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While yet an egg, and cover'd o'er with sand,

His parents left him, helpless on the strand,

What pow'r, but God's alone, could give him birth,

And raise the monster crawling from the earth ?

The WHALE to him owes that enormous size,

Which makes the seas in foaming mountains rise.

Urg'd on by him the billows brave the shore,

And from his jaws ejected rivers pour.

With his wide tail he drives the ocean round,

Whilst hollow rocks reverberate the sound.

High o'er the floods in state he proudly rides,

And with his bulk beats back the flowing tides :

Not him the roaring hurricane affrights;

He in the tempest plays, and in the storm delights,

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Perfection and surprizing beauty shine,

And light our reason to an hand divine:

Their mighty maker's over-ruling care,

Wisdom, and power, his creatures all declare,
Or great, or small they be, in water, earth, or air.

See, to the sun the BUTTERFLY displays

It's glittring wings, and wantons in his

rays :

In life exulting, o'er the meadow flies,

Sips from each dow'r, and breathes the vernal skies.

Its splendid plumes, in graceful order, show

The various glories of the painted bow.

Where love directs, a libertine it roves,

And courts the fair-ones thro' the verdant groves.

How glorious now! how chang'd since yesterday!

When on the ground, a crawling worm it lay,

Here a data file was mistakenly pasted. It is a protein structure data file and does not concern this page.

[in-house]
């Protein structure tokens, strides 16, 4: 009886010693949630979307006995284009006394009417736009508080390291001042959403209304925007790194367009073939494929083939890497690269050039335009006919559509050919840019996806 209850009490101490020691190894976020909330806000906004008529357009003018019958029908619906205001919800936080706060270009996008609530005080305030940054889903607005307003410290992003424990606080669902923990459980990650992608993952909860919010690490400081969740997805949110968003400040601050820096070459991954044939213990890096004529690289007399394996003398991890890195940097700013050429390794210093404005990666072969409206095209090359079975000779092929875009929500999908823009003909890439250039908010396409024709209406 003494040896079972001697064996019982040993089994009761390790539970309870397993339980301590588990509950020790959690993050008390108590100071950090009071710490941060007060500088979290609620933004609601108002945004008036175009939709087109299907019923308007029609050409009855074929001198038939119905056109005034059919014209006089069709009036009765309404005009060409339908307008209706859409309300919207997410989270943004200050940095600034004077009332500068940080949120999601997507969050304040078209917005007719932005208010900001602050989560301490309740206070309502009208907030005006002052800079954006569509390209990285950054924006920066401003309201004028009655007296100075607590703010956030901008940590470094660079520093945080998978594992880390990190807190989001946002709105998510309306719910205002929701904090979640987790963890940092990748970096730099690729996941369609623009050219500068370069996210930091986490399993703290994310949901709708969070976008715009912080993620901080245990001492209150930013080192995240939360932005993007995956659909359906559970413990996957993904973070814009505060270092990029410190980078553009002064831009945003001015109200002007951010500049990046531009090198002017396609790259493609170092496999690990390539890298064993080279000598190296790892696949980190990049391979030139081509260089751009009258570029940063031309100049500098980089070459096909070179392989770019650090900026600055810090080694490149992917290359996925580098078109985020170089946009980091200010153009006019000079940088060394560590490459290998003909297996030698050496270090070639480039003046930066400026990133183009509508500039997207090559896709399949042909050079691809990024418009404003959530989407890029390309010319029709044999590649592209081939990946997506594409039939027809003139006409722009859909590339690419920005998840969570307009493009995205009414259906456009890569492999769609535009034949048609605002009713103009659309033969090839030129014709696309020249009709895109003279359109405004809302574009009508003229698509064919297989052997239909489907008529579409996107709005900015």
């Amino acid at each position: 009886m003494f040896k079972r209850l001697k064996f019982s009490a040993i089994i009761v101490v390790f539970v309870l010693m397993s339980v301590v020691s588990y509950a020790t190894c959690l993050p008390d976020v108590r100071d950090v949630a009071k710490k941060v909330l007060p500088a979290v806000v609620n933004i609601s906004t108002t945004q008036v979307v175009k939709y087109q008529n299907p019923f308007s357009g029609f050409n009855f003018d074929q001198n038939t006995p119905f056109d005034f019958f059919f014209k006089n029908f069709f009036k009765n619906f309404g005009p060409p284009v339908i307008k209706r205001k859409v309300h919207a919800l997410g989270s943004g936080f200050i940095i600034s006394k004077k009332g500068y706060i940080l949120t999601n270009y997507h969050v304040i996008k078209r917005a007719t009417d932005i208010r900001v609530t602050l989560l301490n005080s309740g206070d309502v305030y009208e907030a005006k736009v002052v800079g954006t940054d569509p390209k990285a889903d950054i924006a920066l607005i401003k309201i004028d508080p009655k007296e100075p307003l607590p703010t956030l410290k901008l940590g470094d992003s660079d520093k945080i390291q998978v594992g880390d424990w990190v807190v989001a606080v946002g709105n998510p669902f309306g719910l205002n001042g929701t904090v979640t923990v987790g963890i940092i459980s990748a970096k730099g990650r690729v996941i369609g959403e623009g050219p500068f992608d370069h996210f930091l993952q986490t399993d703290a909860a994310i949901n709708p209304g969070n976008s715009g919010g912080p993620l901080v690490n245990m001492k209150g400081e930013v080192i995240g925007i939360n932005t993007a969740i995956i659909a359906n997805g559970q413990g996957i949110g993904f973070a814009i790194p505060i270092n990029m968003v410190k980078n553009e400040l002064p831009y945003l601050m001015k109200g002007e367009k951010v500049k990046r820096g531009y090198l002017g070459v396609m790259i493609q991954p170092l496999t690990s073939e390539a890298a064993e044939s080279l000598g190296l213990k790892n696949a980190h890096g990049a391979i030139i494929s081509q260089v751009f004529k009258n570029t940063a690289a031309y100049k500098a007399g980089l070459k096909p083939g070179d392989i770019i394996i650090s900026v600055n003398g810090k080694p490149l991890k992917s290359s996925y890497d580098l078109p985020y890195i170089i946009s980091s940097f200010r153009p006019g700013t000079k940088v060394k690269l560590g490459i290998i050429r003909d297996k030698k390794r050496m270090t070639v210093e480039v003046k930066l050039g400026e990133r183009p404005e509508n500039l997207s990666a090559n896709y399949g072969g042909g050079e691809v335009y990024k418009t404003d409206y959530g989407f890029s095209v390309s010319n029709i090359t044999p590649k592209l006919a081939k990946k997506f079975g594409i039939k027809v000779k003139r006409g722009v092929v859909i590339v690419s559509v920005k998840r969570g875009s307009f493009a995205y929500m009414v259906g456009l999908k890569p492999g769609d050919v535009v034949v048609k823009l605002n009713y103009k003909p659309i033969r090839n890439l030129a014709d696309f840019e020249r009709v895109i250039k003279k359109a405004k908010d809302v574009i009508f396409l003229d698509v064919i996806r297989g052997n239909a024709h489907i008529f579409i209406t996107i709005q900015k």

Where ev'ry foot might tread its life away.

Who rais'd it thence ? and bid it range the skies?

Gave it's rich plumage, and it's brilliant dyes?

'Twas God—it's God and thine, O Man; and he,

In this thy fellow-creature, let's thee see

The wond'rous change which is ordain’d for thee.

Thou too shalt leave thy reptile form behind,

And mount the skies, a pure etherial mind, There range among the stars, all bright and un

[confin’d. From him alone the Spider learns to spread Her pendant snare, and twist the slender thread.*

Careful, she travels, 'till some place she finds

Safe from the rains, and shelter'd from the winds :

* Slender indeed! It has been calculated that thirty thousard spider threads are not so large as a thread of sewing silk. STURM, in his “ Reflections," tells us, the Spiders are furnished with six papilla for spinning their web; that each papilla is composed of a thousand pores, through which so many threads pass : so that each visible thread of a spider is composed of six thousand smaller ones.

C.

There, with just skill, her future work designs,

Revolves the plan, and draws the destin'd lines.

Each part she labours with repeated pain,

And often walks the circle of her reign :

Compact yet fine the curious net-work weaves,

And forms her dark retreat behind the leaves.

On prey intent, in ambuscade she lies,

'Till, 'tangl'd in her snare, she rushes on the prize.

The lab'ring BEE, by him instructed, knows

Where op'ning flow'rs their balmy sweets disclose :

The rising sun her daily task renews;

Wide o'er the plains, she sips the pearly dews;

From mead to mead she wanders through the skies,

And yellow thyme distends her loaded thighs.

Each rifl'd flower rewards her painful toil,

And her full hive receives the golden spoil;

On flagging wings each load she thither bears,

And while the summer smiles, for winter's want

[prepares. Nor does the Ant with less sagacious care

Improve the bounteous seasons of the year.

Of want afraid, for what the harvest yields,

Thoughtful, she ranges through the distant fields : No toil she spares ; but labours o’er the plain,

And sweats beneath the burden of a grain :

Though much she has, she searches still for more,

And ev'ry day adds something to her store ;

With wholesome food her granaries abound,

Nor, unprepar’d, is she by freezing winter found.

How oft, O Man, by foolish pride betray'd,

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